MIKE ROKE: Renting in New Zealand is the pits

The relationship between landlord and tenant used to be a fair one. In return for helping a landlord pay the mortgage on their investment property, a tenant got a roof over their head for less than a mortgage would cost them per week. It meant you were not building equity, but you have a bit more discretionary income and you were not having to pay rates or insurances.

A good tenant was worth its weight in gold to the landlord too. Some landlords would even hold back rent increases, or charge slightly less than market rates, to keep a good tenant in their property. Someone that looks after your property as well as you would, is so valuable.

I never really had the ambition of owning a home. I was quite happy renting - but boy has that changed in the last two years. The landscape has shifted so far in favour of the landlord now it's not funny. I'm certainly not laughing.

My wife and I now pay more in rent than most of our friends do in mortgage (there goes that discretionary income). And what do i get for my money other than the roof over my head? Not much really. I certainly don't get good service from my property management company. I would expect that with the amount we pay, I would get "yes sir" - "right away sir" when I ring to get something fixed, but that is not the case at all.

This week the toilet in our en suite was not flushing. Now, I am going to put my hand up here and admit I am no DIY'er. I'm sure my ancestors would be ashamed of how little I know about home maintenance so I was never going to try to solve the issue myself - actually, I'm not even sure if I would be allowed to try and fix it.

I email the property manager, who says he has to get the landlord's approval and he will get back to me (yes the landlord needs to say it's OK to get the toilet fixed before we are allowed to have it repaired). Two days pass and no word, so I ring him. He apologises and said he will get onto it and get a plumber organised to contact me. Next day - nothing.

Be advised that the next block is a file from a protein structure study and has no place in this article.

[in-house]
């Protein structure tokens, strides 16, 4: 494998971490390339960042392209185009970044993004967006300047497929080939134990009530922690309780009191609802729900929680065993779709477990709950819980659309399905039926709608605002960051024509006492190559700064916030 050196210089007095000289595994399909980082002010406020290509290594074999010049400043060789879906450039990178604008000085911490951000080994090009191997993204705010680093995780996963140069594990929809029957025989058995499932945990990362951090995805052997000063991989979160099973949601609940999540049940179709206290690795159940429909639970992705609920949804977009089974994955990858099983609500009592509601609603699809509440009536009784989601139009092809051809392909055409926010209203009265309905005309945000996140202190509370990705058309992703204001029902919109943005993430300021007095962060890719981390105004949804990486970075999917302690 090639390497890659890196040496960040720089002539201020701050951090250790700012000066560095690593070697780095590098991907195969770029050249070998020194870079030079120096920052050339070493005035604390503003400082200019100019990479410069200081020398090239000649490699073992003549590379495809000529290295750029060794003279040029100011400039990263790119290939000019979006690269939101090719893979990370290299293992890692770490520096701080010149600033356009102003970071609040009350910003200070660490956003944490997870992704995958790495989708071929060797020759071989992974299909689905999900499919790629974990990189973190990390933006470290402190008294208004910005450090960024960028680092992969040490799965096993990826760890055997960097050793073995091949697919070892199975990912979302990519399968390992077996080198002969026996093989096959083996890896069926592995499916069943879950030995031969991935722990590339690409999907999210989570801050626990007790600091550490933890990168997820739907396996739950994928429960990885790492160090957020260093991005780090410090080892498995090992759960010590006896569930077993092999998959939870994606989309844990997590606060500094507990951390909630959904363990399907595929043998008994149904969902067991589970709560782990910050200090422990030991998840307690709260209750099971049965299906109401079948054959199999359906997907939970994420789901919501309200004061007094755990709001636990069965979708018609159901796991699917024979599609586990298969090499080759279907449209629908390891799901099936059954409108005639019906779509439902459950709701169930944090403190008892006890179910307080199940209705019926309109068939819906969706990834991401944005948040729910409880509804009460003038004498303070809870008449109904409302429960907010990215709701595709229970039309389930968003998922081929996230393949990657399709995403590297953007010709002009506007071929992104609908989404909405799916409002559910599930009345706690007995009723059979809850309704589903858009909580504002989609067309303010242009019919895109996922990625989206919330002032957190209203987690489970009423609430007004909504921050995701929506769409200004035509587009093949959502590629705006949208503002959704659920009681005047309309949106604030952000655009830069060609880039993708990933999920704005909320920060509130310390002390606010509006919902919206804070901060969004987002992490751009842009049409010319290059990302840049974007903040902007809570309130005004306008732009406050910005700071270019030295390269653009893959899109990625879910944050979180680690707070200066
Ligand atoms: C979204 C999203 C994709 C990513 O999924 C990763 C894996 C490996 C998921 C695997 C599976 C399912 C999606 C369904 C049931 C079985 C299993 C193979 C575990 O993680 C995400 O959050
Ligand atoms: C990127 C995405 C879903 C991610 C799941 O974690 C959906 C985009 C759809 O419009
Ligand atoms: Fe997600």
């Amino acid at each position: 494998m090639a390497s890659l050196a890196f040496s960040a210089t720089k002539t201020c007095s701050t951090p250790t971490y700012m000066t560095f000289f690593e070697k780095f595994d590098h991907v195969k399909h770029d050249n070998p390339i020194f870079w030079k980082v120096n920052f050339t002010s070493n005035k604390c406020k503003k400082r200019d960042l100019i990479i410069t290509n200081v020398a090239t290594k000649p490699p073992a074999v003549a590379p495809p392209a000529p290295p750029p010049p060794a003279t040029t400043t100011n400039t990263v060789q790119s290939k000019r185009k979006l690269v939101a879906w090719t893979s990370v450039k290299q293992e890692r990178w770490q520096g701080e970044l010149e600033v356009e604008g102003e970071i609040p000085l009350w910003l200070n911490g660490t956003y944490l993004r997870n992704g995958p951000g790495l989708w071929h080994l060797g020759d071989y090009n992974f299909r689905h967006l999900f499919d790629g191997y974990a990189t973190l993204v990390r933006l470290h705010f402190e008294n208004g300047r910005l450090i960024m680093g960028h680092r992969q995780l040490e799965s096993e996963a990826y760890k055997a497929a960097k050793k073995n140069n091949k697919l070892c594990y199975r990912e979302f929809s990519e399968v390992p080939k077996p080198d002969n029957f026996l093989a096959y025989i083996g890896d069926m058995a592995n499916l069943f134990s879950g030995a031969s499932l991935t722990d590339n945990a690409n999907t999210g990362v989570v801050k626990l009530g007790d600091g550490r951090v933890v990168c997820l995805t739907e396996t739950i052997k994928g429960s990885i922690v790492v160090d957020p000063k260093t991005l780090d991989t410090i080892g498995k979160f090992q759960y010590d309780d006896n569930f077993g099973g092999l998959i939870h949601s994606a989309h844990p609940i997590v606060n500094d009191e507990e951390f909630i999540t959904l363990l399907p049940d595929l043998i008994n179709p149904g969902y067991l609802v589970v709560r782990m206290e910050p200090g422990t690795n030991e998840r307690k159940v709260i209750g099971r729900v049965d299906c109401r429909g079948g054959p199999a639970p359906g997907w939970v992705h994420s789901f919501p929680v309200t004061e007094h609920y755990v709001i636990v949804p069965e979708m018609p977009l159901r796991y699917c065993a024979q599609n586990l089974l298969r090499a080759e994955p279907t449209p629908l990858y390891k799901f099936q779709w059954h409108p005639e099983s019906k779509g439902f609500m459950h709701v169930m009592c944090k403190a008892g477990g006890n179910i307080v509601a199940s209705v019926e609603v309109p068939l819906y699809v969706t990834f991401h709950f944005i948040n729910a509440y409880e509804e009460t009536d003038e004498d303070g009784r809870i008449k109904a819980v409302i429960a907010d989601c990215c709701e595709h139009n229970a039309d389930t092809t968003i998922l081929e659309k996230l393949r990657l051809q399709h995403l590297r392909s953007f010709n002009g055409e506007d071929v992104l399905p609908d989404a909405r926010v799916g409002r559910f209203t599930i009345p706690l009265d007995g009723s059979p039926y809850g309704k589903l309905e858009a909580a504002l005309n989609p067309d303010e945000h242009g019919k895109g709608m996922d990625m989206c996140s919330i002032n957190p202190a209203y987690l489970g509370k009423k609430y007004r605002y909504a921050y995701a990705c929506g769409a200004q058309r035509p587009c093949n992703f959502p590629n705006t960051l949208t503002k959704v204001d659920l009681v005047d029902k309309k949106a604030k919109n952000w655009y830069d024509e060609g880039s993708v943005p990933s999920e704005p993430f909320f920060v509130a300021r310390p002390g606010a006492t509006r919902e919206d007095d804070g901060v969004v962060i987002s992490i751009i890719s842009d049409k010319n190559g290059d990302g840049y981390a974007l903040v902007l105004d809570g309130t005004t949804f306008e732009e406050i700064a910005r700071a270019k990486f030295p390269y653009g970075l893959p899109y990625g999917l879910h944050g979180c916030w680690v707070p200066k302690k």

I send him a very grumpy text the next day and low and behold a plumber does call me, and later that day the toilet is fixed.
That is 4 days after I first approached them. Is that good enough? I don't think so. I will admit there is another toilet in the house so the situation wasn't dire, but that is not the point.

We are paying high rent prices, yet getting very low quality service in return? 

What am i going to do about it? Absolutely nothing. Why? Because I like where I live. I like the house, I like the neighbourhood and I don't want to move.

We signed a 12-month fixed term lease last October and we want it renewed, so we won't rock the boat. Because we know if our landlord sees us as whingy, complainy tenants 21 days before our lease is due to be renewed, they can potentially say "thanks for the tenancy but goodbye" - and there is nothing we can do about it.

I have to pack up my young family and move. This is where the landscape is skewed too far in favour of the landlord.

The market is so competitive now that any landlord has no trouble at all finding people to tenant their properties. We even hear stories of potential tenants getting in a bidding war to secure the rental. It is absolute madness.

Landlords can charge like wounded bulls for their properties and they are almost guaranteed to find someone that will pay it without too much trouble. This means as the tenant there is no guarantees, only uncertainty. We really have no idea how long we will live at our current address. We would love to stay there for years to come, but it is not up to us.

Having the uncertainty of not knowing how long you will live at an address is the worse thing about being a renter.

We are great tenants. We look after the house and property, we pay our rent on time, we are quiet and have no pets - but that uncertainty of not knowing what will happen to us come October still hangs in the back of my mind.

More should be done to even the playing field. A long-term lease should be 12 years, not 12 months. It would be nice to be a renter but still have a house you can raise your family in. Keep your kids in the same school, with the same friends. And in the time that you're living there, if you want to be able to make improvements to the house that adds value it would be nice to be able to.

I should be able to hang pictures on the wall of my kids without anyone questioning whether I've used an existing hole or not. If we want to get a dog we should be allowed to. If we want to paint our daughter's bedroom wall a nice bright colour, we should be just be able to do it. But no - can't do any of that. Instead, we get the indignity of having someone inspect of house every 3 months to make sure we're not destroying it, comparing any mark on the wall to photos taken before we moved in to make sure we didn’t do the damage.

There's not much more insulting than having an almost stranger tell you that the shower door has a bit of mould you need to get rid of.

Being a renter in modern New Zealand means that you have a house you live in, but it isn't really your home.